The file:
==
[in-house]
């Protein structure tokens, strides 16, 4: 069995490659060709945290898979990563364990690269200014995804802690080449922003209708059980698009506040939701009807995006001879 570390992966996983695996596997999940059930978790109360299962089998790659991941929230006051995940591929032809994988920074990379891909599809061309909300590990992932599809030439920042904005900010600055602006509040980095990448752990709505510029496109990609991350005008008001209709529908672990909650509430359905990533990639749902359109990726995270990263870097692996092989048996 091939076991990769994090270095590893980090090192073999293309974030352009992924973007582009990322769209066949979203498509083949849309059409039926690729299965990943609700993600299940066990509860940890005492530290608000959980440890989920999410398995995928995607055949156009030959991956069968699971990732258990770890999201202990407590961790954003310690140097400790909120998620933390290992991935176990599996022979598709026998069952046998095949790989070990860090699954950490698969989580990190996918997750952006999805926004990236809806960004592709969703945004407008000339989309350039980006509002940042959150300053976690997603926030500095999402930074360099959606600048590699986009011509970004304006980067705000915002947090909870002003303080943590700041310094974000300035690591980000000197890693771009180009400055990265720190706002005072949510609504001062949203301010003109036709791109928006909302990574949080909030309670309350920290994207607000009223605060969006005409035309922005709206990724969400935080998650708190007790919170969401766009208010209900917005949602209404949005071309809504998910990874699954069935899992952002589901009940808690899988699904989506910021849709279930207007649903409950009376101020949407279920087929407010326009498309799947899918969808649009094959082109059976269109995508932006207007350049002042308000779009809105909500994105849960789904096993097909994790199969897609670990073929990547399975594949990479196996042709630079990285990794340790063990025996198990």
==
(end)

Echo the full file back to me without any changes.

[in-house]
């Protein structure tokens, strides 16, 4: 069995490659060709945290898979990563364990690269200014995804802690080449922003209708059980698009506040939701009807995006001879 570390992966996983695996596997999940059930978790109360299962089998790659991941929230006051995940591929032809994988920074990379891909599809061309909300590990992932599809030439920042904005900010600055602006509040980095990448752990709505510029496109990609991350005008008001209709529908672990909650509430359905990533990639749902359109990726995270990263870097692996092989048996 091939076991990769994090270095590893980090090192073999293309974030352009992924973007582009990322769209066949979203498509083949849309059409039926690729299965990943609700993600299940066990509860940890005492530290608000959980440890989920999410398995995928995607055949156009030959991956069968699971990732258990770890999201202990407590961790954003310690140097400790909120998620933390290992991935176990599996022979598709026998069952046998095949790989070990860090699954950490698969989580990190996918997750952006999805926004990236809806960004592709969703945004407008000339989309350039980006509002940042959150300053976690997603926030500095999402930074360099959606600048590699986009011509970004304006980067705000915002947090909870002003303080943590700041310094974000300035690591980000000197890693771009180009400055990265720190706002005072949510609504001062949203301010003109036709791109928006909302990574949080909030309670309350920290994207607000009223605060969006005409035309922005709206990724969400935080998650708190007790919170969401766009208010209900917005949602209404949005071309809504998910990874699954069935899992952002589901009940808690899988699904989506910021849709279930207007649903409950009376101020949407279920087929407010326009498309799947899918969808649009094959082109059976269109995508932006207007350049002042308000779009809105909500994105849960789904096993097909994790199969897609670990073929990547399975594949990479196996042709630079990285990794340790063990025996198990």